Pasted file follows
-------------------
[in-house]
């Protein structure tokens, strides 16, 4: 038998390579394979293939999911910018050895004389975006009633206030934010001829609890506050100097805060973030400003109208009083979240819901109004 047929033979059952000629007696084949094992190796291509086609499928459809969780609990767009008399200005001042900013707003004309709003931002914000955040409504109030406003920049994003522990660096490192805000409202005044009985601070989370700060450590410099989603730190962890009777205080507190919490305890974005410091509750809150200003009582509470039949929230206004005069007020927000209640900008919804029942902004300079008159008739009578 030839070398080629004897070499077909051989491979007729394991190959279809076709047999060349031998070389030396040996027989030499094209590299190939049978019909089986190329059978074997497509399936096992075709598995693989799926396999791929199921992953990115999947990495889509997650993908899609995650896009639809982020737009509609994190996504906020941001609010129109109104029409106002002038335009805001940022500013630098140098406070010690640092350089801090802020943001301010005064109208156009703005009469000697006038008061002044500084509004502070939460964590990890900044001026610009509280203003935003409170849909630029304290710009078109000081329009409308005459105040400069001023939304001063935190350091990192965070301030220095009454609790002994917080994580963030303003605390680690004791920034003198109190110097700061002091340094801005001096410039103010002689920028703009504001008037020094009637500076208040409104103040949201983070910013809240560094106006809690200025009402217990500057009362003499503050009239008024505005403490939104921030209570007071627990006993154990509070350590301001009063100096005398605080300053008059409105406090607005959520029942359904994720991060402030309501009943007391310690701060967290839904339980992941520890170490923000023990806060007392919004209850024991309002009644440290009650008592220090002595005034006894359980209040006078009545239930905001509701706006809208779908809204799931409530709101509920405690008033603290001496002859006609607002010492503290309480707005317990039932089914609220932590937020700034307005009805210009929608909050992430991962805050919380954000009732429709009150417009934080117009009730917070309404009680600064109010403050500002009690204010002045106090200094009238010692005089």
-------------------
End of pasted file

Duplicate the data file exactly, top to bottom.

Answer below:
[in-house]
């Protein structure tokens, strides 16, 4: 038998390579394979293939999911910018050895004389975006009633206030934010001829609890506050100097805060973030400003109208009083979240819901109004 047929033979059952000629007696084949094992190796291509086609499928459809969780609990767009008399200005001042900013707003004309709003931002914000955040409504109030406003920049994003522990660096490192805000409202005044009985601070989370700060450590410099989603730190962890009777205080507190919490305890974005410091509750809150200003009582509470039949929230206004005069007020927000209640900008919804029942902004300079008159008739009578 030839070398080629004897070499077909051989491979007729394991190959279809076709047999060349031998070389030396040996027989030499094209590299190939049978019909089986190329059978074997497509399936096992075709598995693989799926396999791929199921992953990115999947990495889509997650993908899609995650896009639809982020737009509609994190996504906020941001609010129109109104029409106002002038335009805001940022500013630098140098406070010690640092350089801090802020943001301010005064109208156009703005009469000697006038008061002044500084509004502070939460964590990890900044001026610009509280203003935003409170849909630029304290710009078109000081329009409308005459105040400069001023939304001063935190350091990192965070301030220095009454609790002994917080994580963030303003605390680690004791920034003198109190110097700061002091340094801005001096410039103010002689920028703009504001008037020094009637500076208040409104103040949201983070910013809240560094106006809690200025009402217990500057009362003499503050009239008024505005403490939104921030209570007071627990006993154990509070350590301001009063100096005398605080300053008059409105406090607005959520029942359904994720991060402030309501009943007391310690701060967290839904339980992941520890170490923000023990806060007392919004209850024991309002009644440290009650008592220090002595005034006894359980209040006078009545239930905001509701706006809208779908809204799931409530709101509920405690008033603290001496002859006609607002010492503290309480707005317990039932089914609220932590937020700034307005009805210009929608909050992430991962805050919380954000009732429709009150417009934080117009009730917070309404009680600064109010403050500002009690204010002045106090200094009238010692005089």